In my discussion with the director of the project, I came out with a clever but with a cultural touch solution of overcoming that difficulty. The trick would be to ask the beneficiary to organize at their own expense a Kombit.
(Kombit is a Haitian cultural trait of helping each other accomplish a difficult and onerous task in combining the strength of each one free of charge with the hope that each member will become the beneficiary of the same largesse later on).
- To clean the piece of land and AVESI will help in the planting by bringing agriculturist experts and seedlings for the fields. Will they buy that trick; I do not know yet? In the meantime, I am beating the drums with all my strength to call on all the participating agents, the BID, the FIDO the GAFSP and the Haitian government to go forward with that project. It is the first time since Christopher Columbus and his men stumbled unto Haiti and have started the destructive exploitation of the land that a serious effort has been made and the people have responded to participate in the rebuilding of the forests of Haiti.
I have always maintained that Haiti has six ways to stop its dooming road as the most failing place on earth: Concentrating on feeding its Diaspora with nostalgic fruits and the lovers of Whole Food with organic produce that is indigenous to the island such as our Francis Mango or our giant apricot. The second step consists in replenishing the mountain ranges of Haiti with rare and precious woods such as mahogany and cedar tree for future generations of millennia from Europe and the United States who love the comfort, the style and the serenity of a splendid base floor enriched with the color and the sparkling of the mahogany feeling and sparkle. The third step is to mobilize the extraordinary artistic skills of the Haitian people to help them create utilitarian artistic gadgets or even transforming the ordinary gadget into artistic pieces that bring added market value to a simple object. Art is in the DNA of each Haitian citizen helping them to market their talent will bring not only glory to Haiti but will also fill the coffers of that nation with money while enriching and elevating the universe in style and in comfort. The fourth step is to utilize the unique cultural medieval traits of Haiti in honoring and feasting the saints. Catholic devotees from Spain, Mexico and the United States would love to experience the tourism pilgrim scene of fiesta from town to town of Haiti all year long. Haiti is a Mecca of black liberation movement whose historical sites can attract million of visitors in communion with the concept of freedom, equality and justice for all. Haiti historic slave route must be rehabilitated to bring in visitors to experience those sites. Last but not the least, invest in the Haitian human capital at all levels to counter the globalization process that has no pity for and no patience with uneducated and untrained workers.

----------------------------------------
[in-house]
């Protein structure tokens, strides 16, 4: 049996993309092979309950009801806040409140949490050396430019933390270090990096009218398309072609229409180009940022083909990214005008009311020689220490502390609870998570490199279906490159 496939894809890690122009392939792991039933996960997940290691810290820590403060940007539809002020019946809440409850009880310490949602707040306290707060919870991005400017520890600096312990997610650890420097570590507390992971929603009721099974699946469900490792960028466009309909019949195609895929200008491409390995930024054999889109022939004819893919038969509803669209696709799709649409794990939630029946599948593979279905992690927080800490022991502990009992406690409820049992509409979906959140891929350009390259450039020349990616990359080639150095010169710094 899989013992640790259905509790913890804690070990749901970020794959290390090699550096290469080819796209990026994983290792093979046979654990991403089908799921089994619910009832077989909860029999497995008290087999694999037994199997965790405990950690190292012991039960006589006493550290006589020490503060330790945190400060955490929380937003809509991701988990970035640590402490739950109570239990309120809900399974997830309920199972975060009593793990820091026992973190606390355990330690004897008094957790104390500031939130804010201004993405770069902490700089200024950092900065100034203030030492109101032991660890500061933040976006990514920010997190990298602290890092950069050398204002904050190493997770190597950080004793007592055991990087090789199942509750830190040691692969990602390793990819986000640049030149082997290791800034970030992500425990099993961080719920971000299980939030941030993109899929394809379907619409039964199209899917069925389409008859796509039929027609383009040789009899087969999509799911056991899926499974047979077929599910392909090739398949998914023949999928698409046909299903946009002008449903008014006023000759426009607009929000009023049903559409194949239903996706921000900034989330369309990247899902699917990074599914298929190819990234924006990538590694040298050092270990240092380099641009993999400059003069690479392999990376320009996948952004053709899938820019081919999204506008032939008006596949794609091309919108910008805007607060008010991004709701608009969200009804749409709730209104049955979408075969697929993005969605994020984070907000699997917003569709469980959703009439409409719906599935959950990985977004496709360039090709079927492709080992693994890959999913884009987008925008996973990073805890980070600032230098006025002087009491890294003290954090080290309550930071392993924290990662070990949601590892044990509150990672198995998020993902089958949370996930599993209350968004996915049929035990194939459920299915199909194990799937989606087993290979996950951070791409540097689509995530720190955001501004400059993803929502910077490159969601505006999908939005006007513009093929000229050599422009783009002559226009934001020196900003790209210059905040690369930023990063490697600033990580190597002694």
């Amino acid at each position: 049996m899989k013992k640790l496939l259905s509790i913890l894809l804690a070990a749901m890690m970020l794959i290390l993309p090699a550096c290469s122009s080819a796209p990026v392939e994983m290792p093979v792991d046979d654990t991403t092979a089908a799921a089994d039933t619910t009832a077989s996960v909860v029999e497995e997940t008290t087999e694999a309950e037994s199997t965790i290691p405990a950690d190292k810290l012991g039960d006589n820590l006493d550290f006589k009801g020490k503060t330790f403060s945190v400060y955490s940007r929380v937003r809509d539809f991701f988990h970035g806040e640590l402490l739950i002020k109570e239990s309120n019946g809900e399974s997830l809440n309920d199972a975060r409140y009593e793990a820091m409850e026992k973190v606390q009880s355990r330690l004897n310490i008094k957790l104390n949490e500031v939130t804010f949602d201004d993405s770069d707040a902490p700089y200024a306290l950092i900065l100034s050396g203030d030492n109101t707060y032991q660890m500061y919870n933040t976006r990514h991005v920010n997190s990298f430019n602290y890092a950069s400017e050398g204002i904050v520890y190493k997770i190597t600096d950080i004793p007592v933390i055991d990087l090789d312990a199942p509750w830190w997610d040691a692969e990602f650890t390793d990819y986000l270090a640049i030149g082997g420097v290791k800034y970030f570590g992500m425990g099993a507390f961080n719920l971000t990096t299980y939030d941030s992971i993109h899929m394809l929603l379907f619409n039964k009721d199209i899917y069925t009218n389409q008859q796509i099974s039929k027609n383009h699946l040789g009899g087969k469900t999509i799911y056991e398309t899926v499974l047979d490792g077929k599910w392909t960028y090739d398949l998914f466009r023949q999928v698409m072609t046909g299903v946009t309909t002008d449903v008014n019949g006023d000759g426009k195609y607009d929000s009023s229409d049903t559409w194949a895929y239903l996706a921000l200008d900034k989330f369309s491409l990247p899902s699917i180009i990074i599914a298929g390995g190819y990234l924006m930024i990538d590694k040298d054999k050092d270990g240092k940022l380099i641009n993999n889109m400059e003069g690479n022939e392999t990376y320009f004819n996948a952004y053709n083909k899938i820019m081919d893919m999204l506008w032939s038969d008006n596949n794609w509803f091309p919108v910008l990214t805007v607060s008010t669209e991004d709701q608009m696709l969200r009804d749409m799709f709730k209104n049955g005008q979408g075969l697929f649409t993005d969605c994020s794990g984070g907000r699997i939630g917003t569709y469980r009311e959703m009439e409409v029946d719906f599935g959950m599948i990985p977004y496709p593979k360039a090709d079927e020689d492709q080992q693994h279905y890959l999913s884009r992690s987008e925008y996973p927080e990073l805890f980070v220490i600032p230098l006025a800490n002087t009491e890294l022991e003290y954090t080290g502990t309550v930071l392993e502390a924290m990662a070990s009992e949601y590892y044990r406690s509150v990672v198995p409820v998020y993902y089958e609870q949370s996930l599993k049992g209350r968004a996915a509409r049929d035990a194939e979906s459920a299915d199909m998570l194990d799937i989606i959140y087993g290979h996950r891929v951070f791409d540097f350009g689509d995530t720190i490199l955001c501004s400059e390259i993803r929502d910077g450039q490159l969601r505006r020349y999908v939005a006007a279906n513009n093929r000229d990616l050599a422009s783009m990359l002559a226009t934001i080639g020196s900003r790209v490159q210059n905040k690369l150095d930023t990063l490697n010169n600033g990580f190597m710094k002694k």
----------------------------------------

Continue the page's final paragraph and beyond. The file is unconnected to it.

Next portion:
These are the six missions for Haiti to become again the pearl of the Antilles. It must step away from the neo-liberalism practice and policy brought into the country some thirty years ago by the Democratic Clinton administration implemented by successive Haitian presidents that Haiti is destined for textile factory with its miserable salary while Mexico is designed for agricultural products and the export of its workers.
The Haitian government must rebrand nation-building projects that are suited for its population. This AVESI project is the right direction for Haiti.
May it rise from all its challenges to become the model for a Haiti that has suffered from the last two hundred years, not only by malign international interference but also by renegade national rulers in coo's with the international agents; that insist on inflicting the most pain, renewed with force and arrogance every five years on a very resilient and gallant population.